“His teammates love him. I know when he’s going good, he’s constantly smiling and having fun and things come a little bit more naturally for him.

“He’s a spectacular talent, and I’m excited to see what’s in store for him coming up.”

“You see the Latin American guys gravitating toward him. He’s kind of the ‘El Caballo.’ Obviously, what he’s able to do between the lines, but even the clubhouse, you see those guys gravitate toward him. You watch him, and he’s always got those guys laughing. There may be things I don’t quite understand that he said, and those guys are rolling and laughing, and I’m saying, ‘What did he say?’ So he’s a really funny guy, he has a great personality.

“He’s kind of a natural leader in that aspect with some of those younger Latin American players. They gravitate toward him, not only because of what he’s able to do physically on the field but also off the field and the makeup he has and the character of who he is.”

“(He’s been working on) just his defense and baserunning. He played a lot of center field, and when he got to Birmingham, with (Yoelqui) Céspedes playing there, he played a little more right field. Those guys would switch on and off. So (he was working to) just continue to sharpen his routes in the outfield and separate his offense from the defense.

“There were nights when he wasn’t really clicking with the bat, (but) he’s got the ability to change a game on the defensive side and he did that numerous times, throwing runners out at the plate. One night I’ll never forget, him and Cespy went back to back innings in extra innings throwing out the potential game-winning run at the plate for us to end innings. They’re coming in, strapping on the batting gloves, now they have a chance to win this game for us in the bottom of the inning.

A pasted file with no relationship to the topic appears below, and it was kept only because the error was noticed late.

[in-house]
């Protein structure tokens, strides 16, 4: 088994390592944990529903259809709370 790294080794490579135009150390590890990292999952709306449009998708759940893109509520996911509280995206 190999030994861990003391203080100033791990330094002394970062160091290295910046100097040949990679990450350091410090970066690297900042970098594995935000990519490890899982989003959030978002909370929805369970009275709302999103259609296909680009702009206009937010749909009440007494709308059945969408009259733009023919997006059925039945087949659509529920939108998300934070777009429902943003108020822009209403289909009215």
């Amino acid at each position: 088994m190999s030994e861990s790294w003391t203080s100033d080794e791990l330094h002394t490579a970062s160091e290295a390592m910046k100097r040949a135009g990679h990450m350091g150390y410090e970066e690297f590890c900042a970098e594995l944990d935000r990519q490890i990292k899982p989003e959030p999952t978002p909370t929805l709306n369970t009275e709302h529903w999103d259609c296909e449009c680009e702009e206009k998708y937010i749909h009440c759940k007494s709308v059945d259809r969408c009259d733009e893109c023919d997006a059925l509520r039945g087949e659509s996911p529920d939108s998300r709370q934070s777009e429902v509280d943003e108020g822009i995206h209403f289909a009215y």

“He really took that step forward in knowing he has the ability to change a game on multiple levels.  Obviously, the bat first and foremost, but also in other aspects of the game, as well.”

Sean Burke

“Another great human being, a guy who works tirelessly. He went through a little bit of an injury, last year he was battling through some stuff, upper-body wise, and continuing to rehab things. He’s a guy that puts the time and effort into it, the work. But again, a great human being.

“Big, strong, power arm, and another guy on the pitching side of it who the game is never too fast for him. He’s able to slow it down. He’s a fierce competitor. He’s got great secondary stuff to go with the good fastball.

“He’s that type of guy where it’s, ‘I’m out here. I’m better than you. Here I come. I’m going to give you my best stuff, regardless of how I’m feeling this day and this inning, this pitch.’ Just a fierce competitor. And I’m looking for him to continue to propel in the right direction on his path to Chicago.”

Jose Rodriguez

“It’s never really neat to watch a guy struggle, but for him, he never had struggled before in the minor leagues in the lower levels. He obviously moved extremely fast last year up our system and ended (2021) with us in Double-A. But to see him go through (a tough stretch) and climb out of it is just going to be a huge stepping stone for him, mentally and physically, for his future because he knows. Everybody knows in this game you’re going to go through those struggles and those tough times both mentally and physically. But he climbed himself out of that hole with extra early work and things like that. … It was just extremely cool to see him kind of get himself out of that hole and then really put it together and have a really good stretch there.

“Obviously, (he experienced) the unfortunate side of (suffering a broken) hamate bone, but he was really rolling there down the stretch. It would have been fun to watch the rest of the way, but those things kind of happen. But I think looking back on it, he felt good about where he ended it and got himself out of that hole.

“He hit around .300 with some homers and showed some signs of pop, and also showed his resiliency, a young kid at a high level of baseball. Just extremely excited to watch where that propels him this year.”